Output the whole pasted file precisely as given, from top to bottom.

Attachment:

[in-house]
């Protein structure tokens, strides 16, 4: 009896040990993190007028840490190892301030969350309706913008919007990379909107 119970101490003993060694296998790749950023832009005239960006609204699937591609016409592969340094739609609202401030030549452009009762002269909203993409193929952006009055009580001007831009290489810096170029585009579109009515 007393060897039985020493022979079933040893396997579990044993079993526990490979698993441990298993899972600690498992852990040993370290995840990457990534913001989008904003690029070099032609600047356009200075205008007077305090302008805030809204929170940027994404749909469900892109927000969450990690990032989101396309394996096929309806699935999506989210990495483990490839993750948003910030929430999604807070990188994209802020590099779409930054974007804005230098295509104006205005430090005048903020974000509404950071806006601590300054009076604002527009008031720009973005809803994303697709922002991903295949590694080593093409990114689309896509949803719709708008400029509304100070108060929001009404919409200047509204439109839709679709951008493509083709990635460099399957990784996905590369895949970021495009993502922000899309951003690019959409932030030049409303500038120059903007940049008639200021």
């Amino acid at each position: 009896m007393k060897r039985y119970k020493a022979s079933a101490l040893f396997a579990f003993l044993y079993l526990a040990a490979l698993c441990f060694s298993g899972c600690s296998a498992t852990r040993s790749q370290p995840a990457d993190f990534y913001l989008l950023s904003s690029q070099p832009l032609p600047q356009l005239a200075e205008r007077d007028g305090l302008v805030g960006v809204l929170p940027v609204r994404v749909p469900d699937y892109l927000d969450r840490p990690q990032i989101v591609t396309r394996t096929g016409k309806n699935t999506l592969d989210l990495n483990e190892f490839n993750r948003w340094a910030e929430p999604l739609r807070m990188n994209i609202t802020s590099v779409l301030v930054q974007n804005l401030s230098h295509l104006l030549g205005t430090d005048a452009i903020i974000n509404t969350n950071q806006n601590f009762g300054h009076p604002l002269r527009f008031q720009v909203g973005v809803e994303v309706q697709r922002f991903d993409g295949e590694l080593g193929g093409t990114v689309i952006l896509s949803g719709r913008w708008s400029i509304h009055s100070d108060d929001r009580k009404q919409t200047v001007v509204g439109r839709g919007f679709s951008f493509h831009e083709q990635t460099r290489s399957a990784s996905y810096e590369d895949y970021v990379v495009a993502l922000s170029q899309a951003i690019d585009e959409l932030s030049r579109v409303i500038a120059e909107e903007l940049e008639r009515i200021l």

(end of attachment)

[in-house]
């Protein structure tokens, strides 16, 4: 009896040990993190007028840490190892301030969350309706913008919007990379909107 119970101490003993060694296998790749950023832009005239960006609204699937591609016409592969340094739609609202401030030549452009009762002269909203993409193929952006009055009580001007831009290489810096170029585009579109009515 007393060897039985020493022979079933040893396997579990044993079993526990490979698993441990298993899972600690498992852990040993370290995840990457990534913001989008904003690029070099032609600047356009200075205008007077305090302008805030809204929170940027994404749909469900892109927000969450990690990032989101396309394996096929309806699935999506989210990495483990490839993750948003910030929430999604807070990188994209802020590099779409930054974007804005230098295509104006205005430090005048903020974000509404950071806006601590300054009076604002527009008031720009973005809803994303697709922002991903295949590694080593093409990114689309896509949803719709708008400029509304100070108060929001009404919409200047509204439109839709679709951008493509083709990635460099399957990784996905590369895949970021495009993502922000899309951003690019959409932030030049409303500038120059903007940049008639200021």
């Amino acid at each position: 009896m007393k060897r039985y119970k020493a022979s079933a101490l040893f396997a579990f003993l044993y079993l526990a040990a490979l698993c441990f060694s298993g899972c600690s296998a498992t852990r040993s790749q370290p995840a990457d993190f990534y913001l989008l950023s904003s690029q070099p832009l032609p600047q356009l005239a200075e205008r007077d007028g305090l302008v805030g960006v809204l929170p940027v609204r994404v749909p469900d699937y892109l927000d969450r840490p990690q990032i989101v591609t396309r394996t096929g016409k309806n699935t999506l592969d989210l990495n483990e190892f490839n993750r948003w340094a910030e929430p999604l739609r807070m990188n994209i609202t802020s590099v779409l301030v930054q974007n804005l401030s230098h295509l104006l030549g205005t430090d005048a452009i903020i974000n509404t969350n950071q806006n601590f009762g300054h009076p604002l002269r527009f008031q720009v909203g973005v809803e994303v309706q697709r922002f991903d993409g295949e590694l080593g193929g093409t990114v689309i952006l896509s949803g719709r913008w708008s400029i509304h009055s100070d108060d929001r009580k009404q919409t200047v001007v509204g439109r839709g919007f679709s951008f493509h831009e083709q990635t460099r290489s399957a990784s996905y810096e590369d895949y970021v990379v495009a993502l922000s170029q899309a951003i690019d585009e959409l932030s030049r579109v409303i500038a120059e909107e903007l940049e008639r009515i200021l």